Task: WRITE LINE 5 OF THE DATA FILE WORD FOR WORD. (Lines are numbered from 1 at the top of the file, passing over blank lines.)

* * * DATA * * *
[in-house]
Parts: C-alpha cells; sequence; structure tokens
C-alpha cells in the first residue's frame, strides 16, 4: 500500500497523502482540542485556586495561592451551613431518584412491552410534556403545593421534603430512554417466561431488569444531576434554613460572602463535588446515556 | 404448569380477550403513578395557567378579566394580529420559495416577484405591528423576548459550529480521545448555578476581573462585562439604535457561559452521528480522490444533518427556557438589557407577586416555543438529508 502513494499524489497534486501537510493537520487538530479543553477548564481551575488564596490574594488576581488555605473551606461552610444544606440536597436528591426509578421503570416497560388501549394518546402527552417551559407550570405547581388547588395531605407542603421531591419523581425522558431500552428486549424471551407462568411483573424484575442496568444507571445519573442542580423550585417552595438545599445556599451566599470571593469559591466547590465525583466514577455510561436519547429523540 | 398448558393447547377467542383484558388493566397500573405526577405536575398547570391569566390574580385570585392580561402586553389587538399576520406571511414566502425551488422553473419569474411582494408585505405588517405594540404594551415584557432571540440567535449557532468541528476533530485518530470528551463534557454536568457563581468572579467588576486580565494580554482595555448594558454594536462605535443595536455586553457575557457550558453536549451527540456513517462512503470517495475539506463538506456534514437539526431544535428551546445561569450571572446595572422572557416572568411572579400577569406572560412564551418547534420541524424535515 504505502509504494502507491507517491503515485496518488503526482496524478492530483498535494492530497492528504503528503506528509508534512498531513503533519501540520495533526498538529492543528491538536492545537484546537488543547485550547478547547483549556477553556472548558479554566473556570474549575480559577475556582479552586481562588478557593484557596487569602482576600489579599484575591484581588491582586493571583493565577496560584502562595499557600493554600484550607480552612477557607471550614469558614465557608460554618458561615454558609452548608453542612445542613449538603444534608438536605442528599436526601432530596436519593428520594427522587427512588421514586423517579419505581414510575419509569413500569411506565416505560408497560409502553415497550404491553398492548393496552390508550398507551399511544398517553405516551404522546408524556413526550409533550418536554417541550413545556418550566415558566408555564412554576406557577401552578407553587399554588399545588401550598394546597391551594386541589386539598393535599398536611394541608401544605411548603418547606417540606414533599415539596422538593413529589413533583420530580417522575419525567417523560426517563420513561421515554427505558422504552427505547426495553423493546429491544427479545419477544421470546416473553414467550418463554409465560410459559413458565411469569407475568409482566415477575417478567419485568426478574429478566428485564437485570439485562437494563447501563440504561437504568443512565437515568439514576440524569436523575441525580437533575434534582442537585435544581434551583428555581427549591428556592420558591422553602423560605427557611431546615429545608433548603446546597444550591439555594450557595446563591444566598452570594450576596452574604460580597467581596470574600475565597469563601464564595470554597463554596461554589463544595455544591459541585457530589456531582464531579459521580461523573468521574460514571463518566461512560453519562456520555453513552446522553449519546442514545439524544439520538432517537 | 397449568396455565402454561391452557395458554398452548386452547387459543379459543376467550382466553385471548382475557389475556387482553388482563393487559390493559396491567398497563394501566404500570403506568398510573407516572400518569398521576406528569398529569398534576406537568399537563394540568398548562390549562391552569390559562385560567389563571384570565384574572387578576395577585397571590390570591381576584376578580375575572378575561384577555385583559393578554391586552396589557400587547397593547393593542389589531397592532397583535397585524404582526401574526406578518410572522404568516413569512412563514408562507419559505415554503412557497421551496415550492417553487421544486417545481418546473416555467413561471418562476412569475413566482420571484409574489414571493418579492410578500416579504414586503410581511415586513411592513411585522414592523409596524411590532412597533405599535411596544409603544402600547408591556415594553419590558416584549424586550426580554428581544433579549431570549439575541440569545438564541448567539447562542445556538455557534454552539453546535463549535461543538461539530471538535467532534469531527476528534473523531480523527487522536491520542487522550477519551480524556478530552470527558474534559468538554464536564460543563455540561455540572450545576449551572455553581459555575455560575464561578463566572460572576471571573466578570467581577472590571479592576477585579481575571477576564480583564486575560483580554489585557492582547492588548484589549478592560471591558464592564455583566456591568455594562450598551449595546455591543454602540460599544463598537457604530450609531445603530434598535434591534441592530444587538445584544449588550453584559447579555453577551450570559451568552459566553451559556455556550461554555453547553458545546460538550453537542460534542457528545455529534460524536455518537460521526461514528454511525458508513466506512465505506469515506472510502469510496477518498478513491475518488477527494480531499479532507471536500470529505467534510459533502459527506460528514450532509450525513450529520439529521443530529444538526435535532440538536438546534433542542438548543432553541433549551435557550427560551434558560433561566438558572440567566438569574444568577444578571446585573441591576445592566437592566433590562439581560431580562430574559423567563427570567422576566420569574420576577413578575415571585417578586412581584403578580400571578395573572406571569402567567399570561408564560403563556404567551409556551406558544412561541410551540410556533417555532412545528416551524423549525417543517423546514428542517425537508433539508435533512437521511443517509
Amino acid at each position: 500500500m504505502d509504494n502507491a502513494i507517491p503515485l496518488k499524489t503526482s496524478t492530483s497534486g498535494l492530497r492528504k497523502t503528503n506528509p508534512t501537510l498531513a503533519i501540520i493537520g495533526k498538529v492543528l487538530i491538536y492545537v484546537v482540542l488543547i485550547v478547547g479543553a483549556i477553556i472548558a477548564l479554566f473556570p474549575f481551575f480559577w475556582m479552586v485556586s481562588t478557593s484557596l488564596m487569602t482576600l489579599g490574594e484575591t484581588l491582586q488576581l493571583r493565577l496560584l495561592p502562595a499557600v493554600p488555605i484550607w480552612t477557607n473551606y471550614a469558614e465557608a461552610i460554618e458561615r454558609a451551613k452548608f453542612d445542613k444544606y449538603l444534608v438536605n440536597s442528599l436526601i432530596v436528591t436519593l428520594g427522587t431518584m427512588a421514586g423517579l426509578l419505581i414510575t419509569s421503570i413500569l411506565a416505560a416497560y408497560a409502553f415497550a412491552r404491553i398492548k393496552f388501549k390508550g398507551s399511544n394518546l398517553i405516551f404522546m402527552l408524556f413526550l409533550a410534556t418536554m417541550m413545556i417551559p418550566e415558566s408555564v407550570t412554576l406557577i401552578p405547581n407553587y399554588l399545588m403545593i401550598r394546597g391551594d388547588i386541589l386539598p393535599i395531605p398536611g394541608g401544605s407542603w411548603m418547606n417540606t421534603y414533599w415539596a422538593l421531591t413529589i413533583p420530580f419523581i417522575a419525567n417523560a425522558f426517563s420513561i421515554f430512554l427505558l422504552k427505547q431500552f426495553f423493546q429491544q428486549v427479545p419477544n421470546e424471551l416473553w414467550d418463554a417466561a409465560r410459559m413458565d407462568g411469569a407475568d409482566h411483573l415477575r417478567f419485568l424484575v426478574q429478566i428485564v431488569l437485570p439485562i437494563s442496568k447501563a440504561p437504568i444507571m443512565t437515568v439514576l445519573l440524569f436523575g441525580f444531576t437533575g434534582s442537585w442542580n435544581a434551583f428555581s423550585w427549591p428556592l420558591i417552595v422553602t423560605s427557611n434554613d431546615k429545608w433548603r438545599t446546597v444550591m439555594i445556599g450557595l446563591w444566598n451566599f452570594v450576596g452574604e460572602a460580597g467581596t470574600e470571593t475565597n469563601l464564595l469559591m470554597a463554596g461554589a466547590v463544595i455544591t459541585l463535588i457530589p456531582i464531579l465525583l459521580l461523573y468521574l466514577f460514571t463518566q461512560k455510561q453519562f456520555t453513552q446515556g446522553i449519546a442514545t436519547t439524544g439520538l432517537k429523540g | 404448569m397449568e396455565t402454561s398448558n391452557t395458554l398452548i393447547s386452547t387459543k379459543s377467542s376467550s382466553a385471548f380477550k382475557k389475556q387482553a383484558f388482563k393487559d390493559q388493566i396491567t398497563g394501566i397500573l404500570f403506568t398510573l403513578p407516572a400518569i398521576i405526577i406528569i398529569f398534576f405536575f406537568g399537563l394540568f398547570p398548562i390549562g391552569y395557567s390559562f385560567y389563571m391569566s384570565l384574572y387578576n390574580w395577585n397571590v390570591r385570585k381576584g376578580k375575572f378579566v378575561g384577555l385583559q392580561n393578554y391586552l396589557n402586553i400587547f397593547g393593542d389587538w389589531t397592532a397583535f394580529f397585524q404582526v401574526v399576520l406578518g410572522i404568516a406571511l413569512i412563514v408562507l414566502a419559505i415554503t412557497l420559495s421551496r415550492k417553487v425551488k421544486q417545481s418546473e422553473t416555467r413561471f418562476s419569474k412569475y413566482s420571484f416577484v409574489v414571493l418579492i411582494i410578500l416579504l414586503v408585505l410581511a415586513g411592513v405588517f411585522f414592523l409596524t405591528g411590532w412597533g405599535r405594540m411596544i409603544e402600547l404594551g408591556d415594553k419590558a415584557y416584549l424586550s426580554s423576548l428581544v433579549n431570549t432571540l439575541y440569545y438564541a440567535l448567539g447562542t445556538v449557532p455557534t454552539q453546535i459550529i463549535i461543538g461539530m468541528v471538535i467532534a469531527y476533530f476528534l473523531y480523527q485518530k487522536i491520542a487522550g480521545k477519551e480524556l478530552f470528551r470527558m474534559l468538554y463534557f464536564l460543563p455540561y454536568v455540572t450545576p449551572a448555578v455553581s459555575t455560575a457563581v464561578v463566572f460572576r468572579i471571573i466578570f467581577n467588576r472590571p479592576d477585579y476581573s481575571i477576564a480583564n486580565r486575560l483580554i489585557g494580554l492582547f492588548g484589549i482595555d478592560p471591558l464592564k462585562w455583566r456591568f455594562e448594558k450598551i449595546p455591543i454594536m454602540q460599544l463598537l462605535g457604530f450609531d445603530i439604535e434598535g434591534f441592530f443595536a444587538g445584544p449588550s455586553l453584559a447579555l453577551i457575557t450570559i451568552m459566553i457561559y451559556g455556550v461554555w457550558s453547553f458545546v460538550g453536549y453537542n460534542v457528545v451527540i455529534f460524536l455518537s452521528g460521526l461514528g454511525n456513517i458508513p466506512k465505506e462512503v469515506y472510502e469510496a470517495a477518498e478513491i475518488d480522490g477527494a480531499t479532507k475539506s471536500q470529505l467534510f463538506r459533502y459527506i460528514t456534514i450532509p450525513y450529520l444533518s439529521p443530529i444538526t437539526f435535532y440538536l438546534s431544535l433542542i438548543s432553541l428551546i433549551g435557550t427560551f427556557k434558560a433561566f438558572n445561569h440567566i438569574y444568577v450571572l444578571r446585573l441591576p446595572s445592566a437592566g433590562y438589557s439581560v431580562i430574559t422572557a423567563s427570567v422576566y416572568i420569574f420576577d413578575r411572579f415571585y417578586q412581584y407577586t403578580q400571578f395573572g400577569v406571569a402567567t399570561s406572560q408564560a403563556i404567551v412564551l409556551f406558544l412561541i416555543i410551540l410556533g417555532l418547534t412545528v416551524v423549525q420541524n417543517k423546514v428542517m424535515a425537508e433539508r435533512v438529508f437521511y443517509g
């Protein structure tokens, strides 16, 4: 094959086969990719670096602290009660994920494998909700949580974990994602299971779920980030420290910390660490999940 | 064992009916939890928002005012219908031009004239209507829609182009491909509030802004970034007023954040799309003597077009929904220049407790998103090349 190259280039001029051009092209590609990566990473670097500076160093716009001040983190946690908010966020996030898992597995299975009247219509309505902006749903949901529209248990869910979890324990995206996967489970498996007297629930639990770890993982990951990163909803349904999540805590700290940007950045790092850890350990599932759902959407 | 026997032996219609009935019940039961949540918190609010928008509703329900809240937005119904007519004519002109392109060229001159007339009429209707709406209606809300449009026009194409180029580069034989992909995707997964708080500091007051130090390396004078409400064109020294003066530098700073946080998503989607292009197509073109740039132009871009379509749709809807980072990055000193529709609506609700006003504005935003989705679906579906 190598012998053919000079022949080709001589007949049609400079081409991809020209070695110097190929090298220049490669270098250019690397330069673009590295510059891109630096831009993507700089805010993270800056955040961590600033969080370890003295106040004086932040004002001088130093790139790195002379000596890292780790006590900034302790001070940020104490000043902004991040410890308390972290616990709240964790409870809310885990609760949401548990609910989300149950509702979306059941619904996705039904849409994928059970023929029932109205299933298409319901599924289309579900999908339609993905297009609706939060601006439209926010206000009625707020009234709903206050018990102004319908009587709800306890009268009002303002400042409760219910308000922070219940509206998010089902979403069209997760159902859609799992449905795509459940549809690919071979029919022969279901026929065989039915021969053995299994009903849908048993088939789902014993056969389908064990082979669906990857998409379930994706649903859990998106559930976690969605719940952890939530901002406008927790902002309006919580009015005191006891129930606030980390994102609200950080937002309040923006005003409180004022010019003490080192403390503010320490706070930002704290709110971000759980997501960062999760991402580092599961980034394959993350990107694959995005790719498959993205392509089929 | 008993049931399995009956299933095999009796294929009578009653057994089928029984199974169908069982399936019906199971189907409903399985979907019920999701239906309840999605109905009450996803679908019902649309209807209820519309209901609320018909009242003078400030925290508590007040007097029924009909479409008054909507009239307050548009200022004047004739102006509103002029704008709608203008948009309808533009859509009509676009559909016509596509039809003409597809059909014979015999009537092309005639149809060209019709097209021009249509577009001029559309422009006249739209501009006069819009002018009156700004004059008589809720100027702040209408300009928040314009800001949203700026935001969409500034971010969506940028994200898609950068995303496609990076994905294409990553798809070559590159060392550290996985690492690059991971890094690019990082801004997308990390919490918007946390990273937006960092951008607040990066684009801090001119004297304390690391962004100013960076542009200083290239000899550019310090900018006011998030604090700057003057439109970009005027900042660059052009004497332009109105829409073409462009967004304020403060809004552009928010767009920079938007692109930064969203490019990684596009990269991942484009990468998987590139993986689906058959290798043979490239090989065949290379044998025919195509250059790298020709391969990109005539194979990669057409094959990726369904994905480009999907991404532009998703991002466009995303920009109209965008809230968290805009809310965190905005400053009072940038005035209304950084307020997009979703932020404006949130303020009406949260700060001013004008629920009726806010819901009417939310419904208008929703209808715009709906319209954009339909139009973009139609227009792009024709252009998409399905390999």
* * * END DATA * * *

């Protein structure tokens, strides 16, 4: 094959086969990719670096602290009660994920494998909700949580974990994602299971779920980030420290910390660490999940 | 064992009916939890928002005012219908031009004239209507829609182009491909509030802004970034007023954040799309003597077009929904220049407790998103090349 190259280039001029051009092209590609990566990473670097500076160093716009001040983190946690908010966020996030898992597995299975009247219509309505902006749903949901529209248990869910979890324990995206996967489970498996007297629930639990770890993982990951990163909803349904999540805590700290940007950045790092850890350990599932759902959407 | 026997032996219609009935019940039961949540918190609010928008509703329900809240937005119904007519004519002109392109060229001159007339009429209707709406209606809300449009026009194409180029580069034989992909995707997964708080500091007051130090390396004078409400064109020294003066530098700073946080998503989607292009197509073109740039132009871009379509749709809807980072990055000193529709609506609700006003504005935003989705679906579906 190598012998053919000079022949080709001589007949049609400079081409991809020209070695110097190929090298220049490669270098250019690397330069673009590295510059891109630096831009993507700089805010993270800056955040961590600033969080370890003295106040004086932040004002001088130093790139790195002379000596890292780790006590900034302790001070940020104490000043902004991040410890308390972290616990709240964790409870809310885990609760949401548990609910989300149950509702979306059941619904996705039904849409994928059970023929029932109205299933298409319901599924289309579900999908339609993905297009609706939060601006439209926010206000009625707020009234709903206050018990102004319908009587709800306890009268009002303002400042409760219910308000922070219940509206998010089902979403069209997760159902859609799992449905795509459940549809690919071979029919022969279901026929065989039915021969053995299994009903849908048993088939789902014993056969389908064990082979669906990857998409379930994706649903859990998106559930976690969605719940952890939530901002406008927790902002309006919580009015005191006891129930606030980390994102609200950080937002309040923006005003409180004022010019003490080192403390503010320490706070930002704290709110971000759980997501960062999760991402580092599961980034394959993350990107694959995005790719498959993205392509089929 | 008993049931399995009956299933095999009796294929009578009653057994089928029984199974169908069982399936019906199971189907409903399985979907019920999701239906309840999605109905009450996803679908019902649309209807209820519309209901609320018909009242003078400030925290508590007040007097029924009909479409008054909507009239307050548009200022004047004739102006509103002029704008709608203008948009309808533009859509009509676009559909016509596509039809003409597809059909014979015999009537092309005639149809060209019709097209021009249509577009001029559309422009006249739209501009006069819009002018009156700004004059008589809720100027702040209408300009928040314009800001949203700026935001969409500034971010969506940028994200898609950068995303496609990076994905294409990553798809070559590159060392550290996985690492690059991971890094690019990082801004997308990390919490918007946390990273937006960092951008607040990066684009801090001119004297304390690391962004100013960076542009200083290239000899550019310090900018006011998030604090700057003057439109970009005027900042660059052009004497332009109105829409073409462009967004304020403060809004552009928010767009920079938007692109930064969203490019990684596009990269991942484009990468998987590139993986689906058959290798043979490239090989065949290379044998025919195509250059790298020709391969990109005539194979990669057409094959990726369904994905480009999907991404532009998703991002466009995303920009109209965008809230968290805009809310965190905005400053009072940038005035209304950084307020997009979703932020404006949130303020009406949260700060001013004008629920009726806010819901009417939310419904208008929703209808715009709906319209954009339909139009973009139609227009792009024709252009998409399905390999």